Trail of Blue Ice

We’re camped in Chugach National Forest, the second-largest in the country, I believe. What’s extra cool is that our campground is nestled among amazingly high mountains and glaciers, all around us. Here I am biking back from the iron ranger where we paid for our campsite for a week. That’s a glacier visible from the campground.

Bonus on the extra is this Trail of Blue Ice that runs for five miles alongside Williwaw Creek behind the campground. It runs through Alder trees and five-foot ferns and salmon that are digging little holes in the stream bed to serve as nests for their eggs.

We rode our bikes on two mornings along this trail and experienced several different biomes, if I’m using that word right.

Portage Lake Visitors Center

At one end of the trail is a tunnel that runs under the mountain to the town of Whittier, and in the same spot is the huge receding Portage Glacier and Portage Lake that’s left in its wake.

They all are viewable from the visitors center.

I can’t believe, with the gorgeous views around me, I’m posting photos from inside, but I was moved by the design of this place.

And, frankly, the wind was blowing so hard once we got off the wooded path and along the lake that my outside pictures aren’t so grand.

Those are two different glaciers, but my head is filled with the names of new flowers and rivers and peoples and mountains that I can’t keep glaciers in it, too.

Check out those gigantic waterfalls running the whole length of the mountains. The mountains are so sudden and so steep here that they startle you.

I tried to capture the blue of the ice, but the sun was too strong this day (amazingly).

Tracy is bushwhacking the way from the trail to the trailer so we don’t have to walk through the campground to get back. The campsites are large and wooded, though, so really it’s all the same rainforest-against-glaciers environment. Beautiful.

Salmon Viewing

The next day we rode our bikes on the same trail in the other direction.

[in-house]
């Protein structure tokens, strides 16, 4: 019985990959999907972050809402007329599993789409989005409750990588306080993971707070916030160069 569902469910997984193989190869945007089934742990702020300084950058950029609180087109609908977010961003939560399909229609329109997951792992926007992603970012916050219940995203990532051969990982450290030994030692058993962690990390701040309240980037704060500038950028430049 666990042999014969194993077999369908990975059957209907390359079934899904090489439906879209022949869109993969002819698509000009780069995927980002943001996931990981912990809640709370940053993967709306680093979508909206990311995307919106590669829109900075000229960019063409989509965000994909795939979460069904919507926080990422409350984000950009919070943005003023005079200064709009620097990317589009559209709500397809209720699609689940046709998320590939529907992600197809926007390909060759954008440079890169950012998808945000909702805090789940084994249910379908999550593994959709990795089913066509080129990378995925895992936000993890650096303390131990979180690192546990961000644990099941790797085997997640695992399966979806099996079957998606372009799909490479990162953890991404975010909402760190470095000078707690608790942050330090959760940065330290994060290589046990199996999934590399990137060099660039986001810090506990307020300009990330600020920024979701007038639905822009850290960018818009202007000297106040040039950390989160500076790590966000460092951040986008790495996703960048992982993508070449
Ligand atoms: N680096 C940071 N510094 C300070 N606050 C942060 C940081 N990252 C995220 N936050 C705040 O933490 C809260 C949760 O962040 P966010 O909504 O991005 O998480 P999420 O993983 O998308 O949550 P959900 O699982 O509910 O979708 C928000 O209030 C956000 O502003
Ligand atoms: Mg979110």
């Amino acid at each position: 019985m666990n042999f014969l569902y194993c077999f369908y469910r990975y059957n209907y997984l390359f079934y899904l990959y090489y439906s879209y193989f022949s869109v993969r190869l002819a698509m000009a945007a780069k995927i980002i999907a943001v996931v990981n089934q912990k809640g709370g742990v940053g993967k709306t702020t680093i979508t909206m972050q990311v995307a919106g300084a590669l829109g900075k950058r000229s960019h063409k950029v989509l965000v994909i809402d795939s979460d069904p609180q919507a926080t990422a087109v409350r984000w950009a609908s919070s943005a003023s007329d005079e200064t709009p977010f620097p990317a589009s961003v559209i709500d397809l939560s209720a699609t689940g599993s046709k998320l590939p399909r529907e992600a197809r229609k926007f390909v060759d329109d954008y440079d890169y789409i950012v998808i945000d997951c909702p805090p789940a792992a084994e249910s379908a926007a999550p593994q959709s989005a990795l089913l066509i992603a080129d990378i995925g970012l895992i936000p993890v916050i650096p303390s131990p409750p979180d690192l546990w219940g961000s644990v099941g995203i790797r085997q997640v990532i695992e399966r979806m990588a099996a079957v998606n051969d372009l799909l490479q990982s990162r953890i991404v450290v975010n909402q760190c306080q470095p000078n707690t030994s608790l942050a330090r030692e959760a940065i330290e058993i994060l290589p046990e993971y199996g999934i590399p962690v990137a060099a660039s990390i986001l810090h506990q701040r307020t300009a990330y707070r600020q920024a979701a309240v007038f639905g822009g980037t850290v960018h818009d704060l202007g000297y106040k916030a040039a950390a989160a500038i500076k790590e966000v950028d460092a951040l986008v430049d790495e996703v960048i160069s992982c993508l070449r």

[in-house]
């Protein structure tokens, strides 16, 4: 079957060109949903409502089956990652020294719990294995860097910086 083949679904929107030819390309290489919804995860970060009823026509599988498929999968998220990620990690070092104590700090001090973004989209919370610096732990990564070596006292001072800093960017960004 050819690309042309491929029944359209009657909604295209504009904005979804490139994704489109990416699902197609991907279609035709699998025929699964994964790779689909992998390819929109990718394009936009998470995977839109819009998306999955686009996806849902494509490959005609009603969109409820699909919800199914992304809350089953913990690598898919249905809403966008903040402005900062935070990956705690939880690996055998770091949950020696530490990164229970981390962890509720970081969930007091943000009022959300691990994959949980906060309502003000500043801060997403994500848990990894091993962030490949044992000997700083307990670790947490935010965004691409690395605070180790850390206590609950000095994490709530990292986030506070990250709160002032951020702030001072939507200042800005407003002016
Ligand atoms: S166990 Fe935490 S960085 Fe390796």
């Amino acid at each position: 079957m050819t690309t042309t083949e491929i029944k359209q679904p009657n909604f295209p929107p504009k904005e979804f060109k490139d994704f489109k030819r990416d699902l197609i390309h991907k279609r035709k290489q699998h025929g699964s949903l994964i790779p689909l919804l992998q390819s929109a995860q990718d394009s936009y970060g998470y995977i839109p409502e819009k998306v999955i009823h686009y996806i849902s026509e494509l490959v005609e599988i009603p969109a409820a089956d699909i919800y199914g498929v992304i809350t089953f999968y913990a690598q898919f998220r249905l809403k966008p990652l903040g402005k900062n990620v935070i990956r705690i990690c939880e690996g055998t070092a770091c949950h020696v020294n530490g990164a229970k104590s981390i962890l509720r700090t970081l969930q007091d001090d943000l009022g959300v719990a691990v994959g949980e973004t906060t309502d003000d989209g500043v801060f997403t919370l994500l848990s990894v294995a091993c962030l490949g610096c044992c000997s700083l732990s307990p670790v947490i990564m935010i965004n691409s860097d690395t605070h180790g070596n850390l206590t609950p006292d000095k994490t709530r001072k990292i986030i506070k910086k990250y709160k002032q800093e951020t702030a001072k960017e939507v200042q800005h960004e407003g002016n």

Again, it amazes us how flat the trail is and then how suddenly the tall mountains come up to get you. When you look for trails to hike, they’re all in only two categories: flat and easy, or steep and strenuous.

This trail is better built and maintained than most of the roads we’ve been on in Alaska.

This area is called Moose Flats, but I didn’t see any moose. I’d have to go back into Anchorage for that.

This area gets so much rain that it’s considered a rainforest, which is very different than the arid mountains we’ve been on in Yukon. This is not your standard dry tundra; the shrubby trees and bushes cover the mountains in lush green.

Again, with the glaciers lurking at the tops of mountains. Good grief they are everywhere!

I couldn’t get the tourists to move out of my photos. How dare they.

Tracy and I stood for about half an hour right here watching sockeye salmon dig shallow holes in the stream bed for their eggs. I am the world’s worst wildlife photographer, because we could see their white fins and tails and their red bodies right in the milky blue water. But man were they fast.

Trail of Blue Ice is five (flat, accessible) miles of awesome.

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